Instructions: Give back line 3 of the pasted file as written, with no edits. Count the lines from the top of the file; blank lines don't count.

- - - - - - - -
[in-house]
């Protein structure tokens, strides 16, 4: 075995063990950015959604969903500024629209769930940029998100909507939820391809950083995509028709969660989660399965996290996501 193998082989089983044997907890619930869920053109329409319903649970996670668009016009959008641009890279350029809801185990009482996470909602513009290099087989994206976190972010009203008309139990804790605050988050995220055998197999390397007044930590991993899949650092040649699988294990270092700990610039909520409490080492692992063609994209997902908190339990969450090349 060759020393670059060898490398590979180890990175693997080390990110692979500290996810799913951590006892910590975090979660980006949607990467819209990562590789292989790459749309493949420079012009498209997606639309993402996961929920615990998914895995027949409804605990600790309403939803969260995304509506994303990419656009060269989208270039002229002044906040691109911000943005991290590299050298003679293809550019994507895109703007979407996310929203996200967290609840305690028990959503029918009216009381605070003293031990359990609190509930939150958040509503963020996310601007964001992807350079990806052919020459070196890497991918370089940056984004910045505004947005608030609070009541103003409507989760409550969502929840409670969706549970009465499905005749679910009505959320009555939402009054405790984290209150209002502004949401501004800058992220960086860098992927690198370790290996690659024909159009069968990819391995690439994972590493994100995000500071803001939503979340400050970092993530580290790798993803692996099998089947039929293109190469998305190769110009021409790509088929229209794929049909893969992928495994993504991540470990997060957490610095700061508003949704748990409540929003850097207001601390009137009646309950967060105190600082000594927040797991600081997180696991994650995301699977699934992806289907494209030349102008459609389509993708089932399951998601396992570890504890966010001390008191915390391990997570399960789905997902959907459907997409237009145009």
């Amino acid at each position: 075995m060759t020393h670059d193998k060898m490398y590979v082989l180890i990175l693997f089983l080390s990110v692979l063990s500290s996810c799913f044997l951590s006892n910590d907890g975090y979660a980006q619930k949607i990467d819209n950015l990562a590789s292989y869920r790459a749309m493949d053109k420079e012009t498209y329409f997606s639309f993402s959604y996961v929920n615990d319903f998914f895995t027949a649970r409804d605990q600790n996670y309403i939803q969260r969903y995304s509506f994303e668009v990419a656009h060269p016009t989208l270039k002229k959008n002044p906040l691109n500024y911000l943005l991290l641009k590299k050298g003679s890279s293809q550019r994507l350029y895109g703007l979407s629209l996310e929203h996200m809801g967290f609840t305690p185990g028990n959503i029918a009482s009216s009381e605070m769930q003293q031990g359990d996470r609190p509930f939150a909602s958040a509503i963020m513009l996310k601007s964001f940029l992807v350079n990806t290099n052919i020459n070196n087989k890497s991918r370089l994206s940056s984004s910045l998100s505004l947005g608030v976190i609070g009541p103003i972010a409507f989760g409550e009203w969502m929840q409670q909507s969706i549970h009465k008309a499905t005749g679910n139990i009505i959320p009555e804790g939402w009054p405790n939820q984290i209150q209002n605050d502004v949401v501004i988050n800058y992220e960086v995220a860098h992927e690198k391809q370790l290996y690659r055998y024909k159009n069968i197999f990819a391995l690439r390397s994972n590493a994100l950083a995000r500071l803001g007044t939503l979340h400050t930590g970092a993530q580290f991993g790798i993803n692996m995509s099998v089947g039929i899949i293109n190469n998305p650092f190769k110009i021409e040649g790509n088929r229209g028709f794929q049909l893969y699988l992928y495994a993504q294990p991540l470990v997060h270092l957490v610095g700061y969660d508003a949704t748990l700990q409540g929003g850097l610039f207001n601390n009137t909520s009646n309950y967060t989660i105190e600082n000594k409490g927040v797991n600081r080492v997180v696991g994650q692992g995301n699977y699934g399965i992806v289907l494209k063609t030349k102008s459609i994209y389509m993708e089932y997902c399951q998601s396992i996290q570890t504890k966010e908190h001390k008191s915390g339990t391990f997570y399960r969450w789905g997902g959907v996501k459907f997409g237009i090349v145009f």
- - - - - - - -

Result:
């Amino acid at each position: 075995m060759t020393h670059d193998k060898m490398y590979v082989l180890i990175l693997f089983l080390s990110v692979l063990s500290s996810c799913f044997l951590s006892n910590d907890g975090y979660a980006q619930k949607i990467d819209n950015l990562a590789s292989y869920r790459a749309m493949d053109k420079e012009t498209y329409f997606s639309f993402s959604y996961v929920n615990d319903f998914f895995t027949a649970r409804d605990q600790n996670y309403i939803q969260r969903y995304s509506f994303e668009v990419a656009h060269p016009t989208l270039k002229k959008n002044p906040l691109n500024y911000l943005l991290l641009k590299k050298g003679s890279s293809q550019r994507l350029y895109g703007l979407s629209l996310e929203h996200m809801g967290f609840t305690p185990g028990n959503i029918a009482s009216s009381e605070m769930q003293q031990g359990d996470r609190p509930f939150a909602s958040a509503i963020m513009l996310k601007s964001f940029l992807v350079n990806t290099n052919i020459n070196n087989k890497s991918r370089l994206s940056s984004s910045l998100s505004l947005g608030v976190i609070g009541p103003i972010a409507f989760g409550e009203w969502m929840q409670q909507s969706i549970h009465k008309a499905t005749g679910n139990i009505i959320p009555e804790g939402w009054p405790n939820q984290i209150q209002n605050d502004v949401v501004i988050n800058y992220e960086v995220a860098h992927e690198k391809q370790l290996y690659r055998y024909k159009n069968i197999f990819a391995l690439r390397s994972n590493a994100l950083a995000r500071l803001g007044t939503l979340h400050t930590g970092a993530q580290f991993g790798i993803n692996m995509s099998v089947g039929i899949i293109n190469n998305p650092f190769k110009i021409e040649g790509n088929r229209g028709f794929q049909l893969y699988l992928y495994a993504q294990p991540l470990v997060h270092l957490v610095g700061y969660d508003a949704t748990l700990q409540g929003g850097l610039f207001n601390n009137t909520s009646n309950y967060t989660i105190e600082n000594k409490g927040v797991n600081r080492v997180v696991g994650q692992g995301n699977y699934g399965i992806v289907l494209k063609t030349k102008s459609i994209y389509m993708e089932y997902c399951q998601s396992i996290q570890t504890k966010e908190h001390k008191s915390g339990t391990f997570y399960r969450w789905g997902g959907v996501k459907f997409g237009i090349v145009f």